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I like unusual names

Like Blood Sucking Fly Man

 

 

and I have a filly named

Stabby Hasquvarna

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I am also a believer in meeting the dog and then finding his or her name. I have a mental list of names I like, but it is the contact with the dog that finalises the choice.

 

Having said that, when I saw a photo of my white faced wall eyed puppy, I immediately knew he was called Oscar. Can't explain why but he was and is Oscar.

 

Of course, having picked a perfect name, my other half promptly starts coming up with nicknames. E.G. My boy Bailey has a nickname Baz and also Bayleaf.

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It is sort of a pain to have another who wants to have input, or approve, the new name. Also, something that makes sense to you, or a word that just rolls off your tongue, may not work the same for the other person in the household - hence, sometimes the name ends up being a compromise. And then there is the whining about "Well you named the last pet (or two or three), it's my turn." ;)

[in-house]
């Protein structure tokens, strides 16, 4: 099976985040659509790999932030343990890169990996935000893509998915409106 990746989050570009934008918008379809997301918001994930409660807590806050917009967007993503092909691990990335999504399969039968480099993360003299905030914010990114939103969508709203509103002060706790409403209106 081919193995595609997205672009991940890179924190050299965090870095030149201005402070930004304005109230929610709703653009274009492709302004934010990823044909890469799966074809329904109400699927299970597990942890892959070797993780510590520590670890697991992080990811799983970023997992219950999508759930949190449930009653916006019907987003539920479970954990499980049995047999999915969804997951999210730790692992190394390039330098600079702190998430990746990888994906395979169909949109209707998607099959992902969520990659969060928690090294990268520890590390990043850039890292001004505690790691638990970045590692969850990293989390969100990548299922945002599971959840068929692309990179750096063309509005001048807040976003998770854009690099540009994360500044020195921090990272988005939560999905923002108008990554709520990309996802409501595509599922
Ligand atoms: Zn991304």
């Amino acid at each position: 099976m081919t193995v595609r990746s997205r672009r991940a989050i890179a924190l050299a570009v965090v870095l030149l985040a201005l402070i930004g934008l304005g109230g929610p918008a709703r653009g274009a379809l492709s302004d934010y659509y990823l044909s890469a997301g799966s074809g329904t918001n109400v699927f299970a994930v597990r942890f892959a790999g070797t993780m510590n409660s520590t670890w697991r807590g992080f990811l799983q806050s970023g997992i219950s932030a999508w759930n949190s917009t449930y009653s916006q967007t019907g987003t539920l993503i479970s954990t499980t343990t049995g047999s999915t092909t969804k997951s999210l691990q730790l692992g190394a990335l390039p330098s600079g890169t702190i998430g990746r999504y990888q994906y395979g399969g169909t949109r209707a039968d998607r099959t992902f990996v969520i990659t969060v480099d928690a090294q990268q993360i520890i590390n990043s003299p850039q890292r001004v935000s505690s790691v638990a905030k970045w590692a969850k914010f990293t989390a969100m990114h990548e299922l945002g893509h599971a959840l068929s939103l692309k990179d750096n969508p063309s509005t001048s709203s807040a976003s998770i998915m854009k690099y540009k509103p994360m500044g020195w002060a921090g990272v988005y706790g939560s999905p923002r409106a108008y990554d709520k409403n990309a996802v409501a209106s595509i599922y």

Luckily, if/when I get another pup, it is my turn now!! :D

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Why Gaelic? BCs were originally Sassenachs from northern England and Lowland Scotland where Gaelic wasn't spoken.

 

If you want to reflect the breed's heritage it would be more appropriate to look at Viking or Anglo Saxon derived terms found in Northumberland.

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I always liked Tea's Sweep the Broom ( hope I remember correct).

I like to keep it local, so I use icelandic farmdog names. They are usually two syllable names.

Gonna pick up my new puppy in a couple of days, his name will most likely be Peli.

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I was thinking more of words actually used in that area rather than names as such, single syllable preferred.